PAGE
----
Bill McGinnity, owner of Cousin's restaurant, is a leading supporter of BYOBs. "We're not talking about bars and liquor stores. We're against selling liquor," he says. "But we're not giving our tourists and local residents a choice to dine in Ocean City." And he says the lack of alcohol is killing his business. Without his takeout and catering income, "I would be done."
It's a tempest in a wine bottle.
The mayor and chef are in utter disagreement, yet Gillian calls McGinnity "Billy." The two went to high school together. McGinnity and other restaurateurs argue that the lack of alcohol is hurting business and killing downtown. He says: "People are prone to go off-island for dinner."
The debate - actually, it's become a battle - goes to the core of how Ocean City, founded in 1879 as a religious retreat, perceives itself. Is it an all-American, Norman Rockwell vision of a beach community true to its motto as America's Greatest Family Resort? Or should it adapt to the times, like Ocean Grove, Collingswood, and Haddonfield - other dry towns that permit BYOBs - and cater to patrons who like a glass of cab with their veal parm?
"Why do people come here? Because what we have is unique. Ocean City is a brand. You don't damage that brand," says John Loeper, whose family began visiting in 1904.
BYOB foes "don't like change. Life is change," says Aimee Repici, owner of the bright-pink Chatterbox restaurant.
"I think having booze out on the boardwalk is a bad idea," says Richard Stanislaw, president of Ocean City Tabernacle, which attracts 35,000 visitors each season. "I don't want any form of a BYOB." The sprawling Tabernacle is leading the crusade on its website and helped distribute 2,000 anti-BYOB signs that plastered the town - that is, until they were challenged by the pro-BYOB contingent for violating election law, and down they went. "I think it's a free-speech issue," Stanislaw mutters.
Meanwhile, one of the five original pro-BYOB petitioners felt so harassed at church and school events that he resigned from the effort.
"Are we going to turn into the Jersey Shore? I mean, come on," Gillian says.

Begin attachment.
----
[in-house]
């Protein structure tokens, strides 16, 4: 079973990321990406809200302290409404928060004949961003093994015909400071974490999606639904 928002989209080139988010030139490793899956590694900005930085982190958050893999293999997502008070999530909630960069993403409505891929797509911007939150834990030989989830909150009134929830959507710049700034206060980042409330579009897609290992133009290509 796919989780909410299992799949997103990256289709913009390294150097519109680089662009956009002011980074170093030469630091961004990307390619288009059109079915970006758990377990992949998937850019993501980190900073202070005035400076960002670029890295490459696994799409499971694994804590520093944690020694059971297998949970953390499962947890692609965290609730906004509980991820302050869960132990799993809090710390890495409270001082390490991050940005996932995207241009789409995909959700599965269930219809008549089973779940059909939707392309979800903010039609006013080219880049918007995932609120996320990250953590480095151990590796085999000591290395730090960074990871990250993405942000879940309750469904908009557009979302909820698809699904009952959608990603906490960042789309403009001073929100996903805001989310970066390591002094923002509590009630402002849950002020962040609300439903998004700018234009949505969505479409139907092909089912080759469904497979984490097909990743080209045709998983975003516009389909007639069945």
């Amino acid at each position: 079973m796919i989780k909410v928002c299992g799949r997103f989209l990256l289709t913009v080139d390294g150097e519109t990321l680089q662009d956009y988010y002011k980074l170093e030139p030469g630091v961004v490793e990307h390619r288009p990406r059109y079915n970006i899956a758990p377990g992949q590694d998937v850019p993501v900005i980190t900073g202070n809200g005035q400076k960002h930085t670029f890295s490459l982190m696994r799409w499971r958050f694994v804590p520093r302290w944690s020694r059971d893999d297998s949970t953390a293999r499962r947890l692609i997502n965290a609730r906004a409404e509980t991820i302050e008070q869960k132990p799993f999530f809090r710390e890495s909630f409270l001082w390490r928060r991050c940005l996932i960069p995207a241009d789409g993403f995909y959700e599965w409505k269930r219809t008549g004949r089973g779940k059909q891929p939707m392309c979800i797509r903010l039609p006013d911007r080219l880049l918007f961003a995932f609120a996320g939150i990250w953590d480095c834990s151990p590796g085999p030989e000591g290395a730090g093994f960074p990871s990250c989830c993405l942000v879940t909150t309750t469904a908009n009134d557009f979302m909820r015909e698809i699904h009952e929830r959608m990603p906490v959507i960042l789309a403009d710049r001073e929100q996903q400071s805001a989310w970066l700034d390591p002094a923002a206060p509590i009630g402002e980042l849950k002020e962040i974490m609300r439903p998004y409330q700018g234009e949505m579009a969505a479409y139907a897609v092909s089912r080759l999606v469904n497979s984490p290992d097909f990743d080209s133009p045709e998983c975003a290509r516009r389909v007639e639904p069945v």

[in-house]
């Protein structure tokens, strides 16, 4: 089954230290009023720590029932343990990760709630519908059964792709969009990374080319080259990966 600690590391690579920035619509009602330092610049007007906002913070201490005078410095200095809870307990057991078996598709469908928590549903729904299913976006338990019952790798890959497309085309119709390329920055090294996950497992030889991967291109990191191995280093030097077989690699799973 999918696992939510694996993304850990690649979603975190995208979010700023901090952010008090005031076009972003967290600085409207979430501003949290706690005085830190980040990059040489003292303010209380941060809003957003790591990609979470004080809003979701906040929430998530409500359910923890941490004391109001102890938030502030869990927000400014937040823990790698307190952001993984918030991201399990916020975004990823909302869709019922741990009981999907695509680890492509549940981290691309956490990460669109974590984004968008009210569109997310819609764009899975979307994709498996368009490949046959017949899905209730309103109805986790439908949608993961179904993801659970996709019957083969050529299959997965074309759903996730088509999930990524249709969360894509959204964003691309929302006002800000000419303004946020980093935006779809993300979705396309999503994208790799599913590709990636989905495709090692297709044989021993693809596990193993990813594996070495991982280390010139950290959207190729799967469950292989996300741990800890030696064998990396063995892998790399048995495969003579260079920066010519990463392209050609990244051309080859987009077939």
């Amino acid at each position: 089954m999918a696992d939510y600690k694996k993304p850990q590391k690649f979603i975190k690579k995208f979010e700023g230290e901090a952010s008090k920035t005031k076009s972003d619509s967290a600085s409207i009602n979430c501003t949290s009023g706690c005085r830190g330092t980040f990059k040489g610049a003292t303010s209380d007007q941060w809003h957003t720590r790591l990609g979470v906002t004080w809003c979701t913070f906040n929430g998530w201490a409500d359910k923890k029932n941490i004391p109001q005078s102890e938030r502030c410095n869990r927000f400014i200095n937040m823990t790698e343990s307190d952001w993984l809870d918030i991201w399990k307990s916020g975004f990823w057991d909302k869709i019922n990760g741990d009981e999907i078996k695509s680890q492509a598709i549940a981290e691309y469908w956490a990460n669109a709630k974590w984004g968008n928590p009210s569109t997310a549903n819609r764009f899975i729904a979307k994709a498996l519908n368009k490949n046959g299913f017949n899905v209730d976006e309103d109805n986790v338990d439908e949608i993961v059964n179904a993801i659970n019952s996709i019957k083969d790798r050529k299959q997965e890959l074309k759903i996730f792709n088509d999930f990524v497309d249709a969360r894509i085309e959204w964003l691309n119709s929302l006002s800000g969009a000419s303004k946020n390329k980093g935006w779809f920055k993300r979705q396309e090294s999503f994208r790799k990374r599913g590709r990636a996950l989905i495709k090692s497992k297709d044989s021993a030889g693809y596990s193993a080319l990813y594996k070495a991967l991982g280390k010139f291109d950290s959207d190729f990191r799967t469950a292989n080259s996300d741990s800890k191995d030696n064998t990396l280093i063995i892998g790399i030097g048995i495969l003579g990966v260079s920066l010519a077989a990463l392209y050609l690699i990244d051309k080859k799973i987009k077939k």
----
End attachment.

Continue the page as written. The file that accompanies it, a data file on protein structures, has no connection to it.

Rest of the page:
To which McGinnity responds: "Love thy neighbor - unless he disagrees with your opinion."
Sometimes, I started hearing The Music Man's Professor Harold Hill singing "You got trouble, right here in Ocean City. With a capital T, and that rhymes with B, and that stands for Booze."
The truth is, there's plenty of alcohol on the island - the bridges are identified by their closest liquor store, for Pete's sake - and not just in people's homes. "Just go to the beach and count the bottles in the recycling cans," McGinnity says.
I did. There are plenty.
"This is the wettest dry town in America," Repici says.
Ocean City already changed when its arcane and intricate blue laws were altered in 1985, a fight led by Roy Gillian - again, it's a small town - who later became mayor. His son still thinks that was a bad idea: "It did change the feeling of Ocean City. We lost something by making Sunday another day of work."
The bottle conversations tend to start politely, each side granting the other its due, but they gradually grow personal and, at times, petty and a tad paranoid. That tends to happen when people love a town so much, especially a summer place drenched in memory. I heard tales of ulterior motives, conspiracies, perceived pressures - even a suspect damaged tire.
I could name names but, again, this is a small place, and everyone is so nice.
After a few hours, I came away thinking both sides might be wrong.
Allowing glasses of wine in restaurants won't ruin Ocean City. Conversely, a six-pack isn't a stimulus package. BYOBs won't save a sleepy downtown, especially in the heat of a recession. People don't come to Ocean City, or most other beach towns, to eat out every night.
Life is change, as Repici notes, but Ocean City changes slowly. The pro-BYOB folks say they have the 747 signatures needed for the ballot push.
The pro side says more restaurants will come. The anti side argues people will leave. On this, everyone agrees: The fight is far from over.
All this talk was enough to make you crave a drink. And so at sunset I drank. Right there on the beach, with everyone else.
Contact columnist Karen Heller at 215-854-2586, firstname.lastname@example.org, or @kheller on Twitter. Read her past columns at www.philly.com/KarenHeller